ABC Radio National: Health Report, 22 February 2016
Norman Swan interviews Helen Tyrrell, CEO of Hepatitis Australia. Listen to the interview or Read the full transcript here >>
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Norman Swan: On March 1, that's next week, drugs which can cure potentially hepatitis C become available on government subsidy on the pharmaceutical benefits scheme. It's been a long time coming. Some of these drugs have been highly controversial, not because of whether they work but the price. One, Sofosbuvir, costing tens of thousands of dollars, when it doesn't cost that much to make. But nonetheless it's on the road, and the intent of people like Hepatitis Australia and the government is to abolish hepatitis C from Australia. In our Canberra studio is Helen Tyrrell who is CEO of Hepatitis Australia. Welcome to the Health Report, Helen.
Helen Tyrrell: Good evening.
Norman Swan: So what is this plan that you've got?
Helen Tyrrell: Well, the federal government, as you say, from 1 March is investing a record $1 billion over five years to make the new breakthrough hepatitis C medicines broadly available. And this is a very exciting time. There have been few occasions in history where there is an opportunity to eliminate any disease. And by making these new hepatitis C medicines broadly available, it's setting Australia on a path to eliminate hepatitis C as a public health concern within a generation.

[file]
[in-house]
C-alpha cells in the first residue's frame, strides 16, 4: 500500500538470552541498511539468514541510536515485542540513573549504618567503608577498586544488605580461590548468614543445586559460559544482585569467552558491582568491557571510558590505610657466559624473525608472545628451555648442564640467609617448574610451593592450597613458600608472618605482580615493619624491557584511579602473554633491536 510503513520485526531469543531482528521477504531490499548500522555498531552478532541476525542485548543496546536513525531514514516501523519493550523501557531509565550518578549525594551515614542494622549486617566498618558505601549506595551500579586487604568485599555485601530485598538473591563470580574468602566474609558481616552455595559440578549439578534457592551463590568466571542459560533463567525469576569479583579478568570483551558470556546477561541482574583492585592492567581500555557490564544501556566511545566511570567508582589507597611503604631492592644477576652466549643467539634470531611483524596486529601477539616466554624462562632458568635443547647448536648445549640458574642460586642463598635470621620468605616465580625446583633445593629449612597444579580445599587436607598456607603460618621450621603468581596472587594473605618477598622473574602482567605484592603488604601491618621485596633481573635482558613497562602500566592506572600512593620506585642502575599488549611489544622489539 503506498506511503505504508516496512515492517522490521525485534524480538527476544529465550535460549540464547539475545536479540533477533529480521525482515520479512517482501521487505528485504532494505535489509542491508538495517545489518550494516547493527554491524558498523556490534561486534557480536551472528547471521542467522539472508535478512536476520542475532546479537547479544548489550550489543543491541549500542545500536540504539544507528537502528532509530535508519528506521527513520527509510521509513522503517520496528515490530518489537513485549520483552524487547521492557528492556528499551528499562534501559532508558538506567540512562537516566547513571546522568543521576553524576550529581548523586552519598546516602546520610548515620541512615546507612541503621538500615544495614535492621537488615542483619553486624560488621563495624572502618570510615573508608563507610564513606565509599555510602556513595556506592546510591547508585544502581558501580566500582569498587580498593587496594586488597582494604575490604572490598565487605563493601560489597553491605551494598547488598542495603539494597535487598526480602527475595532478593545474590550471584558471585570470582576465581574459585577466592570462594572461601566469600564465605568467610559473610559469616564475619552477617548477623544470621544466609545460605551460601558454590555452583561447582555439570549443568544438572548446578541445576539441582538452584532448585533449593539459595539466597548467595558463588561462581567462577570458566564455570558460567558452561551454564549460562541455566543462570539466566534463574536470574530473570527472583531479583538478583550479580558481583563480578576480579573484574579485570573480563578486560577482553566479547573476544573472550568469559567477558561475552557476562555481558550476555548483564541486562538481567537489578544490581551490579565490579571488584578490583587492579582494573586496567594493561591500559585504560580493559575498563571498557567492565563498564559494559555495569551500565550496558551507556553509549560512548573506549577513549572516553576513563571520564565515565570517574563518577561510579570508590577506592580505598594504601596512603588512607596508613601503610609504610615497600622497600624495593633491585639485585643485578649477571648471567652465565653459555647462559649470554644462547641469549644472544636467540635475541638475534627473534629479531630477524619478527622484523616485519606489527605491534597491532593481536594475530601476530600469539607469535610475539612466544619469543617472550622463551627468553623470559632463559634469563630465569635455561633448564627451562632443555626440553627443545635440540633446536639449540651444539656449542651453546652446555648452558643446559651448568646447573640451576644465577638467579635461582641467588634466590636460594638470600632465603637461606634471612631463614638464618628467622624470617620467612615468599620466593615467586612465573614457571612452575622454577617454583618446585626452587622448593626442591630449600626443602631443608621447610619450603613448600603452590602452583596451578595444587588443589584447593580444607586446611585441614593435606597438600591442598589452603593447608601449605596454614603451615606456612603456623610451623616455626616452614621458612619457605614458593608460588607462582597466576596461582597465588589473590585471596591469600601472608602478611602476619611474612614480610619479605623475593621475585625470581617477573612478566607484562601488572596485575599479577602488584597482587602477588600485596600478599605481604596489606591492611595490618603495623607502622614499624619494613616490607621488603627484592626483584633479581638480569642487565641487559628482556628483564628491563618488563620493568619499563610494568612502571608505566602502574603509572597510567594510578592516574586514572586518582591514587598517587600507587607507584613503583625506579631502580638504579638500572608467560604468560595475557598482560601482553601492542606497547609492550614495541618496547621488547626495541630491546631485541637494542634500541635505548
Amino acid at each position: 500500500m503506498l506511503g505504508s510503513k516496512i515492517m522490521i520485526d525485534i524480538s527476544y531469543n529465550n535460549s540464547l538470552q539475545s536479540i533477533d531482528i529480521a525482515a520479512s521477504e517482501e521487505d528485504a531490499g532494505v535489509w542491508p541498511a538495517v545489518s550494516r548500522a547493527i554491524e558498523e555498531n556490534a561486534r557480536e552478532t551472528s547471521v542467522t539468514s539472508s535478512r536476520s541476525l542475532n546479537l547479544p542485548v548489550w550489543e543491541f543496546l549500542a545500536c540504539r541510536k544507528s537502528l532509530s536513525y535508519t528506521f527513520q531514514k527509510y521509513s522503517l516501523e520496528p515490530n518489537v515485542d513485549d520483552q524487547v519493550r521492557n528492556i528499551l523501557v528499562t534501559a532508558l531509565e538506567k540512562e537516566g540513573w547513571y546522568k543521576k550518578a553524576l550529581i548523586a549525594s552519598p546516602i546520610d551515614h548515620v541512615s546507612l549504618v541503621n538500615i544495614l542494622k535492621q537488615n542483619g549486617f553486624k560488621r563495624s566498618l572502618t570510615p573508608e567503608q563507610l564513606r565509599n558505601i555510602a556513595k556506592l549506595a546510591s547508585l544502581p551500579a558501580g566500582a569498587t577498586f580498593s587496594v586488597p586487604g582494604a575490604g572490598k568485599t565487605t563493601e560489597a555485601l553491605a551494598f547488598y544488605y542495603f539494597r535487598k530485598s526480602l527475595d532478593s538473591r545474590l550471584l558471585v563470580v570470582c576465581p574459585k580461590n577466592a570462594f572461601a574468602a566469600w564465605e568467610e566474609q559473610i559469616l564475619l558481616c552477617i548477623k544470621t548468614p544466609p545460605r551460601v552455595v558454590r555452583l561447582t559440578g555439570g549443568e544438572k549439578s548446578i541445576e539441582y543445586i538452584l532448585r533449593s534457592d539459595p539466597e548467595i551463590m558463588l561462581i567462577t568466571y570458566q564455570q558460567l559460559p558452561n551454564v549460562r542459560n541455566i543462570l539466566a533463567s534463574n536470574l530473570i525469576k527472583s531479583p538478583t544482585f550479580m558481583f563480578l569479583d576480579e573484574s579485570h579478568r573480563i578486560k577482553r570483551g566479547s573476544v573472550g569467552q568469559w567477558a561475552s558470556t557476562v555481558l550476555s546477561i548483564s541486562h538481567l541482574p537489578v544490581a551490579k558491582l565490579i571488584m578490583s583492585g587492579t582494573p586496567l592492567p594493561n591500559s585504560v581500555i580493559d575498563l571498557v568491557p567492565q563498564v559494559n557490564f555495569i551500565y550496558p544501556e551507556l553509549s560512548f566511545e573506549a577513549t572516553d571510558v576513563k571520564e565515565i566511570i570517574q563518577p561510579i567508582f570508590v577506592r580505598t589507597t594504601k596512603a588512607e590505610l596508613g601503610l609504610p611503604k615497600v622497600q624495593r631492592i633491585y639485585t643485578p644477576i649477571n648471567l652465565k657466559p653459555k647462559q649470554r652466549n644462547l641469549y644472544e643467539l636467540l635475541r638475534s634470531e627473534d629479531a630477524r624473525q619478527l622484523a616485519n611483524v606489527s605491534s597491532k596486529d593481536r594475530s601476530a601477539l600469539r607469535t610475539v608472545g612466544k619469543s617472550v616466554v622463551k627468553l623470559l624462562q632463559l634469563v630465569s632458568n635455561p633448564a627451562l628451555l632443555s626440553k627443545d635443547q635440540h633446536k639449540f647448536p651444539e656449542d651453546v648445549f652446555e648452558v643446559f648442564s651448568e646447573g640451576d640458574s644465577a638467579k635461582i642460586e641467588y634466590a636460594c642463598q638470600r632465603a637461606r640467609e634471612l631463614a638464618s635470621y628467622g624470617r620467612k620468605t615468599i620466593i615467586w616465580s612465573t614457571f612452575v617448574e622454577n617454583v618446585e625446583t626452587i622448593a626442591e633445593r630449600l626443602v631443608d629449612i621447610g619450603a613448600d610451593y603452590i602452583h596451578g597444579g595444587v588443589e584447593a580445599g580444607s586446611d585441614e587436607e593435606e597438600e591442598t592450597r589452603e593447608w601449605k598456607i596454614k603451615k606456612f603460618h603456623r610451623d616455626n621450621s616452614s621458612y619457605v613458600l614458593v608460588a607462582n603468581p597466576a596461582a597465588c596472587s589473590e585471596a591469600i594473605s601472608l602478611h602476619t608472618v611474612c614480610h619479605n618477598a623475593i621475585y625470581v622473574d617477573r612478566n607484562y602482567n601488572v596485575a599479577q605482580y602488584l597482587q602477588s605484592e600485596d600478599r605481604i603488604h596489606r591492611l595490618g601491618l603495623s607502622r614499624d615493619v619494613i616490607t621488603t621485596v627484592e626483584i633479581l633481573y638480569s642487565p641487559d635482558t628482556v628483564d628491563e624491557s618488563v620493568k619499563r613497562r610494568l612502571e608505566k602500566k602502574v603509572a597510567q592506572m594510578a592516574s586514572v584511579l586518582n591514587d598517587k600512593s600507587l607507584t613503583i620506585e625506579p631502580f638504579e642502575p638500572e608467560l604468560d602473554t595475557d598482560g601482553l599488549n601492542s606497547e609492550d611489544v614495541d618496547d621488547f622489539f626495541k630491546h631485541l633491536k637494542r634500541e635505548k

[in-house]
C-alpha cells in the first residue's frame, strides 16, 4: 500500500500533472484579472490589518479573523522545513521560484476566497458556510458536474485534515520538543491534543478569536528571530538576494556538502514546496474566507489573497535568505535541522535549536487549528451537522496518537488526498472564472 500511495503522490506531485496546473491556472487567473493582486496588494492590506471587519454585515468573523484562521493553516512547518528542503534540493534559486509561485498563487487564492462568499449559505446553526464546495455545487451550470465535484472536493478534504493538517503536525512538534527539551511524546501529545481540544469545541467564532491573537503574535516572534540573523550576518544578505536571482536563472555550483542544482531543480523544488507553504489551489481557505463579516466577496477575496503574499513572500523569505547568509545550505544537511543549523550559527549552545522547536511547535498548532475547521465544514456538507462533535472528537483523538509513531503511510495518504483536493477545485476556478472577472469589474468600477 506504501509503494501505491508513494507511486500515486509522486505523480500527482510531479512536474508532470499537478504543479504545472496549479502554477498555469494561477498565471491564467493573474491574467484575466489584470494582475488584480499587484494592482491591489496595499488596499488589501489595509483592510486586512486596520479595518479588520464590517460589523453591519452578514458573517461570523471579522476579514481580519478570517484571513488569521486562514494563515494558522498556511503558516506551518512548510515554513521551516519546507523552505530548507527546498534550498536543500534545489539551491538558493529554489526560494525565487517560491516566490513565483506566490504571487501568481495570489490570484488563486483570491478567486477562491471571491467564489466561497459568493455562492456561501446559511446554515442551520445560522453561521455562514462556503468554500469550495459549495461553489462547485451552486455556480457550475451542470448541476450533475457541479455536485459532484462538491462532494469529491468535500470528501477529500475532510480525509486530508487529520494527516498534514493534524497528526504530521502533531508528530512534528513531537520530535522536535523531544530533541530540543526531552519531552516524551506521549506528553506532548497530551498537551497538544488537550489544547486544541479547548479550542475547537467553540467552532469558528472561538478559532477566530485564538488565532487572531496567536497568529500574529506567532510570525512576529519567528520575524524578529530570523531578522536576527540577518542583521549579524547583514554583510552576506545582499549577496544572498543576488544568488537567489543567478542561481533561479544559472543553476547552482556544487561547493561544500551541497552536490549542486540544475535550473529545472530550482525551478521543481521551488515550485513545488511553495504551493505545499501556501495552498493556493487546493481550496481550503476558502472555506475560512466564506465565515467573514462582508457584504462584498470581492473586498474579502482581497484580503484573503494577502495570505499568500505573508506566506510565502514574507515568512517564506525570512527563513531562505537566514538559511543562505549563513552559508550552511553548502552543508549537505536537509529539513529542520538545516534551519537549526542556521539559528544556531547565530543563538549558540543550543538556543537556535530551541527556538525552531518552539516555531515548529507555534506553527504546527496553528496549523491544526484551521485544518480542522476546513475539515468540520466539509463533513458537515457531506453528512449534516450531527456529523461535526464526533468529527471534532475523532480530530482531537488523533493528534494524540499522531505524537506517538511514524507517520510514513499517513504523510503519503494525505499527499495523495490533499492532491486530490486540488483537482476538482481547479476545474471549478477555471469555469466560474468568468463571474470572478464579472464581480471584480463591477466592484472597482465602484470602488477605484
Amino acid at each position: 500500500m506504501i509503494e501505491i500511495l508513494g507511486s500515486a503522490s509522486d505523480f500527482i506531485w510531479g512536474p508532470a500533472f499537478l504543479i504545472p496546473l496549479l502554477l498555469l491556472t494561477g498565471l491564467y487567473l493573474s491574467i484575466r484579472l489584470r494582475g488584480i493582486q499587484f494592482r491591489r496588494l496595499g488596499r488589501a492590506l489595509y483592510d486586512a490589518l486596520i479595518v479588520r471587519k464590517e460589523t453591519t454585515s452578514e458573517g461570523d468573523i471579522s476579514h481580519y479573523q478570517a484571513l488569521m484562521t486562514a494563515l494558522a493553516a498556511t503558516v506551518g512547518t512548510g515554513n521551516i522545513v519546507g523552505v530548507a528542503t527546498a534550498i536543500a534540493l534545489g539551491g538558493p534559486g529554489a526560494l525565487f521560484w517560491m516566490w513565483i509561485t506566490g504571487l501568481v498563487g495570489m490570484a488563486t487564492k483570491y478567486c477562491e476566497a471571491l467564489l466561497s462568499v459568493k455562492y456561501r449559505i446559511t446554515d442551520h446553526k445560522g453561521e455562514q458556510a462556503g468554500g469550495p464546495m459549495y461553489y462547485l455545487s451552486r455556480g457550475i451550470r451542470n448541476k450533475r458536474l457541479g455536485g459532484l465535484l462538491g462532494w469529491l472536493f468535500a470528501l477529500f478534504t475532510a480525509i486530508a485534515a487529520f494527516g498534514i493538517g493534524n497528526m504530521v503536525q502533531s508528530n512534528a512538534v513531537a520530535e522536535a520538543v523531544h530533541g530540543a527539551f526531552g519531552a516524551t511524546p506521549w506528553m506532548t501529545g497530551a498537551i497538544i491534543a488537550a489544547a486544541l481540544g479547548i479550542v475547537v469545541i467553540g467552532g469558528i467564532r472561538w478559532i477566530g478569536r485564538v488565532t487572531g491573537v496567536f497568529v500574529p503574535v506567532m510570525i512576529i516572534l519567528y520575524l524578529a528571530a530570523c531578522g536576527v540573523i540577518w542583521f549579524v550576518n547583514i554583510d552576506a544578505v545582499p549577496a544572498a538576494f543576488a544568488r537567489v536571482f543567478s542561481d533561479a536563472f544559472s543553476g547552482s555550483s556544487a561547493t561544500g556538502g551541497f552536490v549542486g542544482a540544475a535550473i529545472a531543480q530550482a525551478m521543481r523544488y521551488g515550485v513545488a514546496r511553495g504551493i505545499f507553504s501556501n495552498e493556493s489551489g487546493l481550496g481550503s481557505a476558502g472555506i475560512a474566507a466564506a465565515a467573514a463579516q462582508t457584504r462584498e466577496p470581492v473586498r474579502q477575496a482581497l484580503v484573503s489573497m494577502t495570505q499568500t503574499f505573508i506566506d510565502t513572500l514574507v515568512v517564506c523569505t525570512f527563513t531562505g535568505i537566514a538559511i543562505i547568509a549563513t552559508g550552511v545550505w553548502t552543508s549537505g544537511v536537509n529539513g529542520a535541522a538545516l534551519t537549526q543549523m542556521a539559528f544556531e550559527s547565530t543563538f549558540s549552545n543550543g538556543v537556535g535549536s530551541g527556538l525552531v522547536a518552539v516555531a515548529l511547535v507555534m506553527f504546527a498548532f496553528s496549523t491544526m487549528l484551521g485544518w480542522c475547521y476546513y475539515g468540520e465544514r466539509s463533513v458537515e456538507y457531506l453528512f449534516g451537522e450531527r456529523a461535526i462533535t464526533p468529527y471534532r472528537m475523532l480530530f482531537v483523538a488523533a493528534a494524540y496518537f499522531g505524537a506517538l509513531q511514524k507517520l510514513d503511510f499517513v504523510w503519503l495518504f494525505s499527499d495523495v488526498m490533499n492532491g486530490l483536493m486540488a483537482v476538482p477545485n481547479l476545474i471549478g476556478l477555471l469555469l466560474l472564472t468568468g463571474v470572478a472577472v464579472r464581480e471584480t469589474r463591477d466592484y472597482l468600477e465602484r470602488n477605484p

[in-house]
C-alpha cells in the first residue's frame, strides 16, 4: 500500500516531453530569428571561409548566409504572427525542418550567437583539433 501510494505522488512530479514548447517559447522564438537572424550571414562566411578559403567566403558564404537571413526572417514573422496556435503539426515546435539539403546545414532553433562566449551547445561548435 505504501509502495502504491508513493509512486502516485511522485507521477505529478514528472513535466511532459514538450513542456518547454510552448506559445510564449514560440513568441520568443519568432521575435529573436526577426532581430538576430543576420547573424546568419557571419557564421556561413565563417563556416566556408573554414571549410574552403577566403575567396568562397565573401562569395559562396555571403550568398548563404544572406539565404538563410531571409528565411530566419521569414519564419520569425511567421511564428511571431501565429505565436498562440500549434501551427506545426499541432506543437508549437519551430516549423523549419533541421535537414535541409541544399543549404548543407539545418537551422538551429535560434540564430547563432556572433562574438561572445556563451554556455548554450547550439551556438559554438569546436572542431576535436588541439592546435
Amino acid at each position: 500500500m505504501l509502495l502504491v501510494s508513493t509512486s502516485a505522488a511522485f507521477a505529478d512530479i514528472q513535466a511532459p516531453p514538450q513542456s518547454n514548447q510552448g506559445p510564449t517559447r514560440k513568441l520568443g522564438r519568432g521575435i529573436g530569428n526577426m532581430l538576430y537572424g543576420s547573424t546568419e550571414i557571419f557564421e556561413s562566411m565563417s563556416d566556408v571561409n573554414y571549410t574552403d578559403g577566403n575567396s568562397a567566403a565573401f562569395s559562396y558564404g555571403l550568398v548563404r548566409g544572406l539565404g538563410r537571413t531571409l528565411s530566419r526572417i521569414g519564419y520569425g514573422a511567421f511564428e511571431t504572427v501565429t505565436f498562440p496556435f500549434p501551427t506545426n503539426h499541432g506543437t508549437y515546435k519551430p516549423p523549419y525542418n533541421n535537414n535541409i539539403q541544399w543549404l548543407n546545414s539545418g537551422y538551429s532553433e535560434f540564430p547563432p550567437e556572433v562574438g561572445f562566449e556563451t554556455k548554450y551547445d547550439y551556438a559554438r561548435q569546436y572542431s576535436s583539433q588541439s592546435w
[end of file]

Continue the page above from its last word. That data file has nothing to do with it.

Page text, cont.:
Norman Swan: I mean, it's a big, bold step. Originally when these drugs were going to come on the market people said, well, you had to have liver damage. I should explain here, the hepatitis C, one of the reasons why you would treat people is that it can cause liver damage, liver failure and liver cancer, which can be reversed by these drugs. But it was said that you had to have liver fibrosis before you can get on the drugs, but that's not true now, it's anybody who is positive for hepatitis C.
Helen Tyrrell: Yes, we've certainly had a lot of concerns about the delays that there has been in getting these ground-breaking new hepatitis C medicines to the people that need them. But on the other hand we do recognise that the government really listened to us when we made our request to make them available to all people with hepatitis C. We can't have an elimination goal unless the drugs are available to all people. And to do that obviously the price comes into it, and the price needed to be much lower than the initial asking price of the pharmaceutical companies. And to some extent that negotiation period was the issue for us.
At the end of the day we are ecstatic that we have broad access to these medicines in Australia. It does set us apart from many other countries in the world where the medicines are only being made available for the sickest of the sick. Anyone who has hepatitis C in Australia from 1 March will be eligible for these medicines, provided they are over 18 years of age. So we have done extremely well in Australia. We certainly congratulate the Turnbull government, Minister Ley in particular, for having that foresight and leadership.